If you opt, instead, for a ketogenic diet to provide ketones, you are thwarting the healthful eating element of the equation and missing out on a lot of nutrients. Relying on a ketogenic diet might provide some short-term benefits, but it would likely mess things up in the long run.
Using diet to lower your Alzheimer’s risk
With this as prologue, you can see why a ketogenic diet should not be the first approach to maintaining brain health.
According to Blonz, the primary focus must be to maintain vascular health by eating a healthy diet and exercising, doing everything in your power to reduce the incidence of health conditions associated with an increased risk of Alzheimer’s disease.
These are referred to as “co-morbidities,” include diabetes, insulin resistance, heart disease, obesity, and hypertension.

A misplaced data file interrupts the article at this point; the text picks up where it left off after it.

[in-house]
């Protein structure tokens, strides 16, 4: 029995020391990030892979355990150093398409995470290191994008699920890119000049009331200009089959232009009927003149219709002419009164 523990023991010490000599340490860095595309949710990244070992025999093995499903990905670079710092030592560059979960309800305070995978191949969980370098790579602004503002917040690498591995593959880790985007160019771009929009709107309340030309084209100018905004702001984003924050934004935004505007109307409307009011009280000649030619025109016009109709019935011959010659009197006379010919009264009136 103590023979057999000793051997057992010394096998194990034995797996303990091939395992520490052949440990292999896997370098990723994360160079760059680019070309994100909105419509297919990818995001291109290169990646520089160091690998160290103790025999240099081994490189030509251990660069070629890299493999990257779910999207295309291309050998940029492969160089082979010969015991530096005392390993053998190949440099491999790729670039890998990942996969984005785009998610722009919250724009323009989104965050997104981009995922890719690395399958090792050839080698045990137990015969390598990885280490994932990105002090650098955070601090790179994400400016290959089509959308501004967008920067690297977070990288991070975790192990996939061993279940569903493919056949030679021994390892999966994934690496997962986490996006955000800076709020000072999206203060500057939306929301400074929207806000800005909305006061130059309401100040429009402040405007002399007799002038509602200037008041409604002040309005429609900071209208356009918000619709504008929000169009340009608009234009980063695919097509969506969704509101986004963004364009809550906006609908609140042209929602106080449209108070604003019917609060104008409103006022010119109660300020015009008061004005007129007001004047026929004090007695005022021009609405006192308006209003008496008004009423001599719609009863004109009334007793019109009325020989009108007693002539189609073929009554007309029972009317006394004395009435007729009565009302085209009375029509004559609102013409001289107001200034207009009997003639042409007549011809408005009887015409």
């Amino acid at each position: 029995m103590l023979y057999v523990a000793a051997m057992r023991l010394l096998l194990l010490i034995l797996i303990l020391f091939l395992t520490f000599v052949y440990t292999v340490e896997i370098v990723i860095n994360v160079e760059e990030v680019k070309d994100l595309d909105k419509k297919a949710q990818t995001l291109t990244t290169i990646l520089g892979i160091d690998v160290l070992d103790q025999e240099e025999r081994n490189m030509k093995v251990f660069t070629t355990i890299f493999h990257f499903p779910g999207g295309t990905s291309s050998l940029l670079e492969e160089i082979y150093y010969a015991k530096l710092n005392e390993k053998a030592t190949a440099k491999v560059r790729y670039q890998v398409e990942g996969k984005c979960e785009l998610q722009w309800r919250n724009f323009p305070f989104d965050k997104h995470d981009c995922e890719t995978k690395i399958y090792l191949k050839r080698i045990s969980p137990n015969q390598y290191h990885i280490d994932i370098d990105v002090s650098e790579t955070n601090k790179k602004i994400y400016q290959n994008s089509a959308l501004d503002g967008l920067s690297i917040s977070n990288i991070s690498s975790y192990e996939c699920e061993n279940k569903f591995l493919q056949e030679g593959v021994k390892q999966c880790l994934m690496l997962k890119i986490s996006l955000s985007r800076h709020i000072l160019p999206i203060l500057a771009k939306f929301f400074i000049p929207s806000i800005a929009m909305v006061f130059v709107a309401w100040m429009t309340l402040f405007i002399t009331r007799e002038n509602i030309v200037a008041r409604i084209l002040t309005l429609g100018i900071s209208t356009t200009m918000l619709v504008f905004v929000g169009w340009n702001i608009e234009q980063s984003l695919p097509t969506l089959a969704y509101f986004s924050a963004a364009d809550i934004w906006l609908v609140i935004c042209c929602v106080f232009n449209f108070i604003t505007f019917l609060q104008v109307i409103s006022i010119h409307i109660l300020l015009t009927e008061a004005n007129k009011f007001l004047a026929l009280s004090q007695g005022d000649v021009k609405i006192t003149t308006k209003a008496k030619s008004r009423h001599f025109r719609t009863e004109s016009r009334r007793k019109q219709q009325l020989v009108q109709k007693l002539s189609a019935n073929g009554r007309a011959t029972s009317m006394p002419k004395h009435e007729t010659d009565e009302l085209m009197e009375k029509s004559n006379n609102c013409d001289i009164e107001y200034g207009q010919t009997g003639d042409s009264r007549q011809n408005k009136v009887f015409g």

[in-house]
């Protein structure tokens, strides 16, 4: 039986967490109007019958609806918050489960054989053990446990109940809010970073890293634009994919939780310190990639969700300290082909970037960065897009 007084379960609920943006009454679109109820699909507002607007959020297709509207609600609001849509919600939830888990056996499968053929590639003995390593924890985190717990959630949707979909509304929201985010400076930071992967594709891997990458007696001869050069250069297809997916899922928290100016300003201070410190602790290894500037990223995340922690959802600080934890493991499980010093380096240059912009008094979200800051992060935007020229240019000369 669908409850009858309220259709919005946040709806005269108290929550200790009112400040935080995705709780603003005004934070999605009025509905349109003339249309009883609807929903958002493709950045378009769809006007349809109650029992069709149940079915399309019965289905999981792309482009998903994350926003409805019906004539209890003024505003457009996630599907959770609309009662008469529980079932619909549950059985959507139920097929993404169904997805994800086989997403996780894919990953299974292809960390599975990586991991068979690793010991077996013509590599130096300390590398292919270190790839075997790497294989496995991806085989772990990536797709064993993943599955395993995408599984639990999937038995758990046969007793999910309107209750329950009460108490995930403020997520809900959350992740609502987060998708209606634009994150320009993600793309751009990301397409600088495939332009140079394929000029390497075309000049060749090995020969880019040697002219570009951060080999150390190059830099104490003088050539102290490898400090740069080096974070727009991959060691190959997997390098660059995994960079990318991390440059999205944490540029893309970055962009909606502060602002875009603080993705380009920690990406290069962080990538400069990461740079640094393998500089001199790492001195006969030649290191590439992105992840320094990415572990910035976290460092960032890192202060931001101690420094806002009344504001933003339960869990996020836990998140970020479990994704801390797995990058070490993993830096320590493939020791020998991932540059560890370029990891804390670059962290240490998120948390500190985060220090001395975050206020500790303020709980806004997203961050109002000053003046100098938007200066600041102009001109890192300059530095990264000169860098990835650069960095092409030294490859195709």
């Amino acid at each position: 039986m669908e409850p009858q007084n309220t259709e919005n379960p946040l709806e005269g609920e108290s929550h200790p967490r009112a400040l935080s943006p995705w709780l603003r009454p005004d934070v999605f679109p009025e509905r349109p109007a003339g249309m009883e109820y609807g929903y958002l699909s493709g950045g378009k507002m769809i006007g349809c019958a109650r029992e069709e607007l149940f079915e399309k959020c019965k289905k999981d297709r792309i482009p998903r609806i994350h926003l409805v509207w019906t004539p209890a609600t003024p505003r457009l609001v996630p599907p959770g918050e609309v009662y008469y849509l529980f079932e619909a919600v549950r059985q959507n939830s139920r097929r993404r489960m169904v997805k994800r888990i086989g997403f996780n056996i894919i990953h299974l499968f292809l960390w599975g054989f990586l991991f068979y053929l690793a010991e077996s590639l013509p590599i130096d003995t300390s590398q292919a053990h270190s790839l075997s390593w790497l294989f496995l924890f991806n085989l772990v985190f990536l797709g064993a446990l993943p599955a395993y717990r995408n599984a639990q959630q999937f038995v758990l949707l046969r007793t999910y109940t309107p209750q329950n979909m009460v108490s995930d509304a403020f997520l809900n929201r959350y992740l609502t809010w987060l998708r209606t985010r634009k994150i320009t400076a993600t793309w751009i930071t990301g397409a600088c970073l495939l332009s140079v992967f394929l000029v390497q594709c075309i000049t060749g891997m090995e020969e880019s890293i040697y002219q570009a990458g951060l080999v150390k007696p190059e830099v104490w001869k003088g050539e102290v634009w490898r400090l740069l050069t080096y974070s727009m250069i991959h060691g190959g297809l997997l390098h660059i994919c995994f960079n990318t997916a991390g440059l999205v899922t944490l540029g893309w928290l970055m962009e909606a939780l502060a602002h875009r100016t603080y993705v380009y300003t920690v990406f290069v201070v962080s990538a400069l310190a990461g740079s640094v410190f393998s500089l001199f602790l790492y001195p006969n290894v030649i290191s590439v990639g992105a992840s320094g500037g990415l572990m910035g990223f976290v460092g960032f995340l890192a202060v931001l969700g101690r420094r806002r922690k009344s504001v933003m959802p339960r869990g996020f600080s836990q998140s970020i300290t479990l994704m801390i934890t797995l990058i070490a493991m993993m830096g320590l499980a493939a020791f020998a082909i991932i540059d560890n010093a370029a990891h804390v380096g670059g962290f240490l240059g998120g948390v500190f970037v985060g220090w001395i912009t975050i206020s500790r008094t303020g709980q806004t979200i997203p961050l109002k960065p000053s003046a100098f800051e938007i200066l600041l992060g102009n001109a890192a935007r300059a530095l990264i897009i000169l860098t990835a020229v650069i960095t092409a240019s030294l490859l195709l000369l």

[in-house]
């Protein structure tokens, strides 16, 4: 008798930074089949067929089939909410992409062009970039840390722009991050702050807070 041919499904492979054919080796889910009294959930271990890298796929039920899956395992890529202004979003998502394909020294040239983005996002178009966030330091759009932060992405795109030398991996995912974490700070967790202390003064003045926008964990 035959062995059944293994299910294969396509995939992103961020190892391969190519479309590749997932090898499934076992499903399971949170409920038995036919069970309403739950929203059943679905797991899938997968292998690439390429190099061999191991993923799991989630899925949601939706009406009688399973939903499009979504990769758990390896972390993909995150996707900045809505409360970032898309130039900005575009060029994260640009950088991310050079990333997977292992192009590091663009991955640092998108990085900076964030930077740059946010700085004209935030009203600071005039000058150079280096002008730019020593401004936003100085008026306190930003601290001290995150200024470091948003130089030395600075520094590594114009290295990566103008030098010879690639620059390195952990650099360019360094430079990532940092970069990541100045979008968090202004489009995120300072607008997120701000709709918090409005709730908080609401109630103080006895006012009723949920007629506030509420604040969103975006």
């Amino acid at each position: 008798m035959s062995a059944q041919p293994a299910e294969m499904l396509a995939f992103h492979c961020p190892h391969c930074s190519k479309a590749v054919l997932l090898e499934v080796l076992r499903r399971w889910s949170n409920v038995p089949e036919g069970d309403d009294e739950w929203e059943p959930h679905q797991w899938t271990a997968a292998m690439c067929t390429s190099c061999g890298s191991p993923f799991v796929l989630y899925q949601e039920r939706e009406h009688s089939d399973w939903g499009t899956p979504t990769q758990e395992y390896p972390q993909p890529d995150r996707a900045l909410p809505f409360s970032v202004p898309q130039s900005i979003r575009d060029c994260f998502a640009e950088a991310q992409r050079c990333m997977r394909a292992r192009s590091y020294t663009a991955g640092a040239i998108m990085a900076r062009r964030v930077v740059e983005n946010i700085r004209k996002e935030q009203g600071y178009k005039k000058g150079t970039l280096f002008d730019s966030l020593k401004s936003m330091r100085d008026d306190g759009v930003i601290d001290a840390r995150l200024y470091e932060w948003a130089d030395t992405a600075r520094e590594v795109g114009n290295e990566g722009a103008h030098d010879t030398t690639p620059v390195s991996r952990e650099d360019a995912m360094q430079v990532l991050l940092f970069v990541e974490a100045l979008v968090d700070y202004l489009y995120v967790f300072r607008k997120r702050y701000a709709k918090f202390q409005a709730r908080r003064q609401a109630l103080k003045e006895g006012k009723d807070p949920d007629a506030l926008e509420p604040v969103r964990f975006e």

A high-fiber diet for brain health
A different approach, Blonz suggestions, could be to take a supplement of ketones (like beta-hydroxy butyrate) or fats that the body metabolizes into ketones. Caprilic acid, an eight-carbon fatty acid that makes up eight percent of the fats of coconut oil, is a fat that gets metabolized into a ketone after absorption. Another important piece of this approach is maintaining a high-fiber diet. Aside from being a boon to general health, fiber is often fermented in our gut into a type of fatty acid that gets turned into a ketone after absorption.
UPDATE: 00:01, February 3, 2023 — This article from April 2018 has been updated with new information to help our readers.